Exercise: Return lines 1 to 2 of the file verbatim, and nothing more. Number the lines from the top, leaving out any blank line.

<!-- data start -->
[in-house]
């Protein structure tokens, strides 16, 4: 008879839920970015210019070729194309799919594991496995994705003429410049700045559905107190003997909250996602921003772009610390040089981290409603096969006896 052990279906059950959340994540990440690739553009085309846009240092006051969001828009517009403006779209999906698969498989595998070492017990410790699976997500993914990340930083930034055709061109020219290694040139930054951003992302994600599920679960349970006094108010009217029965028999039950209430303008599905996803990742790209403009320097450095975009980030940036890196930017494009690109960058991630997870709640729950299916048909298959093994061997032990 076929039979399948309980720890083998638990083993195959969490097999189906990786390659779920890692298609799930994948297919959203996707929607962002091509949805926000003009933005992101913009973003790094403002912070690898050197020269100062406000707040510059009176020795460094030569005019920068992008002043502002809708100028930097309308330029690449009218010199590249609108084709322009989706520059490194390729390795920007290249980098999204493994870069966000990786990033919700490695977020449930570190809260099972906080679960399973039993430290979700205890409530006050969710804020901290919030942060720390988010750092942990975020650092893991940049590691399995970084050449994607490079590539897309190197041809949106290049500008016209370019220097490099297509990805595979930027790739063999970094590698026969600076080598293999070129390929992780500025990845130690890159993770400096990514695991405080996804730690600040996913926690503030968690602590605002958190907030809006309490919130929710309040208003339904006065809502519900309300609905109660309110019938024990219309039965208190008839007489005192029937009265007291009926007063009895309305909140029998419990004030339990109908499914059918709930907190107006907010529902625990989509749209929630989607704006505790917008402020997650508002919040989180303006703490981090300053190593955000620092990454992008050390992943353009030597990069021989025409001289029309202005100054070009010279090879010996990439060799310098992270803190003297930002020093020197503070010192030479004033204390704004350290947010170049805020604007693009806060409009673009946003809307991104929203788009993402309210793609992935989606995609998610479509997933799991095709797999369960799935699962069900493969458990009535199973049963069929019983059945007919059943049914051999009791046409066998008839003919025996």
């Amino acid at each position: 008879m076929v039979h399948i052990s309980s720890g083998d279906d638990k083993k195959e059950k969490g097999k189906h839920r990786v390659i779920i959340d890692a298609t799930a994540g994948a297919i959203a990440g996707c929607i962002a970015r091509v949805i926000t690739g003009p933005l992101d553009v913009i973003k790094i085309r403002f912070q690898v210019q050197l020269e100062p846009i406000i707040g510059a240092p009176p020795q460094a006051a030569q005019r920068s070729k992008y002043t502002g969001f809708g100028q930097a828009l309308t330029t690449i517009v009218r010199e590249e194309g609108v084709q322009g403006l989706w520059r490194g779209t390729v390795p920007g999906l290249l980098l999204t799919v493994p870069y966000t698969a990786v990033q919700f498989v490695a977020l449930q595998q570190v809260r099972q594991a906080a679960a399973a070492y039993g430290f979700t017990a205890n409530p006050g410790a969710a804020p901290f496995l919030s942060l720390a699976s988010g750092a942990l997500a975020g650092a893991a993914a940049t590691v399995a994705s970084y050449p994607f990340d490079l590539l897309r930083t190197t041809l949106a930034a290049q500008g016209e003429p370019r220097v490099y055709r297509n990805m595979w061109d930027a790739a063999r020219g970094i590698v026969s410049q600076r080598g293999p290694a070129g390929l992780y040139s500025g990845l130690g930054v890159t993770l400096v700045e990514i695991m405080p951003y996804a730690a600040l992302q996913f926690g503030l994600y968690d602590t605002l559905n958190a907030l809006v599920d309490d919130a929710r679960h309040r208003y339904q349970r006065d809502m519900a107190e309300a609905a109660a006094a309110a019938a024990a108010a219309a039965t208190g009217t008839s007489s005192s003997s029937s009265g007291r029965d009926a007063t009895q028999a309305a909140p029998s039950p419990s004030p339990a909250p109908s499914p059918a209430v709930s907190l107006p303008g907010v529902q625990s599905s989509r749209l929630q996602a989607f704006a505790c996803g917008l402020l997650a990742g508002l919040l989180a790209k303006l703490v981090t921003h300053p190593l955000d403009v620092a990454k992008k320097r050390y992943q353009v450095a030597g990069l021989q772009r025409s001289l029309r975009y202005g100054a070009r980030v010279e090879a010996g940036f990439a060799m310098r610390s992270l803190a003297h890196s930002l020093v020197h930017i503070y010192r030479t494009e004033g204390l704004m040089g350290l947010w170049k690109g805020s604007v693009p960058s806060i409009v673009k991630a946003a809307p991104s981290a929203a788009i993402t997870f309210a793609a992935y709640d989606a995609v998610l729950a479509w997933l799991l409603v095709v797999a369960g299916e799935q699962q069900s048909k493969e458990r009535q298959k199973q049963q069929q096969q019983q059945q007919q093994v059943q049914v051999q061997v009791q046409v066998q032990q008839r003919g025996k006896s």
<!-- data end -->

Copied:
[in-house]
């Protein structure tokens, strides 16, 4: 008879839920970015210019070729194309799919594991496995994705003429410049700045559905107190003997909250996602921003772009610390040089981290409603096969006896 052990279906059950959340994540990440690739553009085309846009240092006051969001828009517009403006779209999906698969498989595998070492017990410790699976997500993914990340930083930034055709061109020219290694040139930054951003992302994600599920679960349970006094108010009217029965028999039950209430303008599905996803990742790209403009320097450095975009980030940036890196930017494009690109960058991630997870709640729950299916048909298959093994061997032990 076929039979399948309980720890083998638990083993195959969490097999189906990786390659779920890692298609799930994948297919959203996707929607962002091509949805926000003009933005992101913009973003790094403002912070690898050197020269100062406000707040510059009176020795460094030569005019920068992008002043502002809708100028930097309308330029690449009218010199590249609108084709322009989706520059490194390729390795920007290249980098999204493994870069966000990786990033919700490695977020449930570190809260099972906080679960399973039993430290979700205890409530006050969710804020901290919030942060720390988010750092942990975020650092893991940049590691399995970084050449994607490079590539897309190197041809949106290049500008016209370019220097490099297509990805595979930027790739063999970094590698026969600076080598293999070129390929992780500025990845130690890159993770400096990514695991405080996804730690600040996913926690503030968690602590605002958190907030809006309490919130929710309040208003339904006065809502519900309300609905109660309110019938024990219309039965208190008839007489005192029937009265007291009926007063009895309305909140029998419990004030339990109908499914059918709930907190107006907010529902625990989509749209929630989607704006505790917008402020997650508002919040989180303006703490981090300053190593955000620092990454992008050390992943353009030597990069021989025409001289029309202005100054070009010279090879010996990439060799310098992270803190003297930002020093020197503070010192030479004033204390704004350290947010170049805020604007693009806060409009673009946003809307991104929203788009993402309210793609992935989606995609998610479509997933799991095709797999369960799935699962069900493969458990009535199973049963069929019983059945007919059943049914051999009791046409066998008839003919025996």